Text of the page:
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Breast-fed Babies Reap Lifelong Benefits

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Once a mother’s milk comes in—usually a few days after birth—breast-feeding continues to provide babies with lesser, but still beneficial immune-boosting antibodies. Breast-fed babies demonstrate a lower incidence of digestive problems, colic, respiratory illnesses and Sudden Infant Death Syndrome (SIDS). Babies who are breast-fed for a few months may have a lower incidence of ear infections.

A baby can obtain all necessary nutrients from breast milk during the first six months of life. For the following six months, breast milk can provide at least half of a child’s necessary nutrients, and during the following year, a child can receive up to one-third of his or her necessary nutrients from breast milk. Once a baby begins eating solid food, breast milk can continue to enhance immunity, which can help during the “everything in my mouth” phase! Interestingly, the antibodies in breast milk become more concentrated as the amount of consumption decreases; therefore, babies and toddlers continue to receive health benefits, even as they nurse less frequently.

Breast-feeding can also have longer-reaching benefits. Because breast-fed babies can consume six times as much cholesterol as the average adult, the body learns to metabolize cholesterol and can potentially control cholesterol levels even in adulthood. Breastfeeding for a year or more can help protect your child from developing colitis, diabetes, asthma, Crohn’s disease and obesity later in life.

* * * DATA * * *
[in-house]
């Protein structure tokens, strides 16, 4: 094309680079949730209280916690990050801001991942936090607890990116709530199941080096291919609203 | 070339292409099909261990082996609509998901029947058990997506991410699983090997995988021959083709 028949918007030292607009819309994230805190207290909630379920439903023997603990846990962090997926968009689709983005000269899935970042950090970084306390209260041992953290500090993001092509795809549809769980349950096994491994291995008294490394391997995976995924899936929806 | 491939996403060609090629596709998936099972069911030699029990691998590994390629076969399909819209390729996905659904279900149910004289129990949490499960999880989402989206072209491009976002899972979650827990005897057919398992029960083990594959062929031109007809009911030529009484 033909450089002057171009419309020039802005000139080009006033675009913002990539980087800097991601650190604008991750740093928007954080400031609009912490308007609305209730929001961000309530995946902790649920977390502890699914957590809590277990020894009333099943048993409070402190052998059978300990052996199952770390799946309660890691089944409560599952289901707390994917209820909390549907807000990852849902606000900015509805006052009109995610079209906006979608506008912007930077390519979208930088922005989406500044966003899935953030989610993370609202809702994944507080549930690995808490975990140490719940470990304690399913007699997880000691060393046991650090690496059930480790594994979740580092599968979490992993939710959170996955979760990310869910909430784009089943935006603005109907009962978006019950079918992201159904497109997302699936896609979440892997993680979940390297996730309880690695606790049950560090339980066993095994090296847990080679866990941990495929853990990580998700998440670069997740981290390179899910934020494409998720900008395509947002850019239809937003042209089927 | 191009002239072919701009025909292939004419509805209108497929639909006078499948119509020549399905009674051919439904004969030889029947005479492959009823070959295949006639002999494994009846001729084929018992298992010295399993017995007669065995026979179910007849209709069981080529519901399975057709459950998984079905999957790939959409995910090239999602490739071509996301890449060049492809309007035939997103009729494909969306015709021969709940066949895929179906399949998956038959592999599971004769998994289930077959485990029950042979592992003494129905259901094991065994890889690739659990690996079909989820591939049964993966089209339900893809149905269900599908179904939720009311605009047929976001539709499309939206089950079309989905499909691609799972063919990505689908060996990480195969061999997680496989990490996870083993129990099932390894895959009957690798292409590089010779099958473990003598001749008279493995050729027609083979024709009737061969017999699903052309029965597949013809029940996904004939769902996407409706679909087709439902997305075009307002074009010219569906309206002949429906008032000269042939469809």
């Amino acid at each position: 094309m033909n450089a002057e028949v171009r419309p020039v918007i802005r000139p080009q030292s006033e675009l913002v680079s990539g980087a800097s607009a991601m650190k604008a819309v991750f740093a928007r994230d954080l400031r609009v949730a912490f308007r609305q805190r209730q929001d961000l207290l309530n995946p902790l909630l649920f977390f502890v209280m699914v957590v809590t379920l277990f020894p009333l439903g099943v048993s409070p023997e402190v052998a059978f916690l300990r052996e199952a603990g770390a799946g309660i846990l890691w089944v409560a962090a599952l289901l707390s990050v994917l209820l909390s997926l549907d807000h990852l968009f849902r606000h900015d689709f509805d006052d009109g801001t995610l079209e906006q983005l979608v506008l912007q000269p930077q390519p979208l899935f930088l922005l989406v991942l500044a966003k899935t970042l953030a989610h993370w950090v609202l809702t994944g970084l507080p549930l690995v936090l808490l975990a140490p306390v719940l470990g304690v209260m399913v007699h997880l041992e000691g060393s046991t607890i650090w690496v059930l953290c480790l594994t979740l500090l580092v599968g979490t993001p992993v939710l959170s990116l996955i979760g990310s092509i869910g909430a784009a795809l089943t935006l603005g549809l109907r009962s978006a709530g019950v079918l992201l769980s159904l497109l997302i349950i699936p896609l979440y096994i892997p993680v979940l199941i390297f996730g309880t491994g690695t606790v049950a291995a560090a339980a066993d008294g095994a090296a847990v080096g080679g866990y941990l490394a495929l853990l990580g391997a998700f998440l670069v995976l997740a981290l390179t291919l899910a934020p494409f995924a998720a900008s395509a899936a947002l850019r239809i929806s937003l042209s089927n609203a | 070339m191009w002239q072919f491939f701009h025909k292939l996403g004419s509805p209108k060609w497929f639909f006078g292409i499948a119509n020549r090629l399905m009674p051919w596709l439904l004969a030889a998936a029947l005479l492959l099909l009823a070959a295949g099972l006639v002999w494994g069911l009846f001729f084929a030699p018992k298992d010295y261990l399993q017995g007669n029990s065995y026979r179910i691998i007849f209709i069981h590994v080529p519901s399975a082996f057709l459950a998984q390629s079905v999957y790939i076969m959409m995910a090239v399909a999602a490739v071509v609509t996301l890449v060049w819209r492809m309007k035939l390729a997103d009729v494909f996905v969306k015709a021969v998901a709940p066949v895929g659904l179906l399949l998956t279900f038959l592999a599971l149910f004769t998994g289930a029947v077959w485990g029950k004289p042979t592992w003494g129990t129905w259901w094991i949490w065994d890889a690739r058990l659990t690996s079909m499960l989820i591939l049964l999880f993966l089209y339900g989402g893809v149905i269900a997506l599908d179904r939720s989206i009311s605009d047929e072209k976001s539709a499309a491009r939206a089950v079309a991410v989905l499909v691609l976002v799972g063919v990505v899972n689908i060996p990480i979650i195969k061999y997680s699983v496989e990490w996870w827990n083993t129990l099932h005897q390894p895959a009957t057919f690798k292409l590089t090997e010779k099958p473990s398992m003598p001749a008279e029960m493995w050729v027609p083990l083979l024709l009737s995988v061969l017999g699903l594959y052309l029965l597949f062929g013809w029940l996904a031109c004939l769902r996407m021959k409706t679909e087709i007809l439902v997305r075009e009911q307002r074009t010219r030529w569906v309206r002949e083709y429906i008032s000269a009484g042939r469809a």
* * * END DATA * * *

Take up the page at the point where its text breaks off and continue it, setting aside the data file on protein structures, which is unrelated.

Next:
WHO has recommended breast-feeding exclusively for six months, and then continuing to supplement a child’s diet with breast milk until he or she is at least two years old. Understandably, breast-feeding can be more difficult than expected for some mothers. For this reason, the Surgeon General has encouraged employers, friends and family members to educate themselves in order to better support nursing mothers. Lactation consultants and support groups like ]]>La Leche League]]> can help, too.

WHO and UNICEF have recommended beginning to breast-feed within an hour after a baby is born.

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EmpowHER Guest

Thank you for the article, I have had 4 kids and been a life long supporter of the benefits of breast feeding. However, as a woman who was breastfed and still got osteoporosis, I thought I'd share some of my experiences and what has worked for me.
I lead a healthy lifestyle however like many women at my age, I have been losing bone density for the last several years. (maybe since menopause?)

I’ve been reluctant to try any prescription medication but a few years ago I gave in and my doctor prescribed Fosomax for me. I took it for a couple months but the side effects like nausea, diarreha and general muscle soreness were really affecting my day to day activities.

I stopped taking Fosomax and decided to go the more natural route. I began looking into the effects of resveratrol and after coming across this Journal of Biological Chemistry article (link to article listed below) I began taking a regimen of Resvantage resveratrol on a daily basis. There are many resveratrol supplements on the market but this one is physician recommended, made by Pfizer, and because the resveratrol is micronized it is 3.6x more effective than store bought brands.

That was 3 years ago and yearly tests have shown that I haven't had any further bone losses over that period of time. I have experienced no side effects; quite the opposite, resveratrol has me sleeping more soundly and I have added muscle mass which we tend to lose along with bone mass as we age. My mental acuity has improved as well.


June 29, 2011 - 12:04pm
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We value and respect our HERWriters' experiences, but everyone is different. Many of our writers are speaking from personal experience, and what's worked for them may not work for you. Their articles are not a substitute for medical advice, although we hope you can gain knowledge from their insight.


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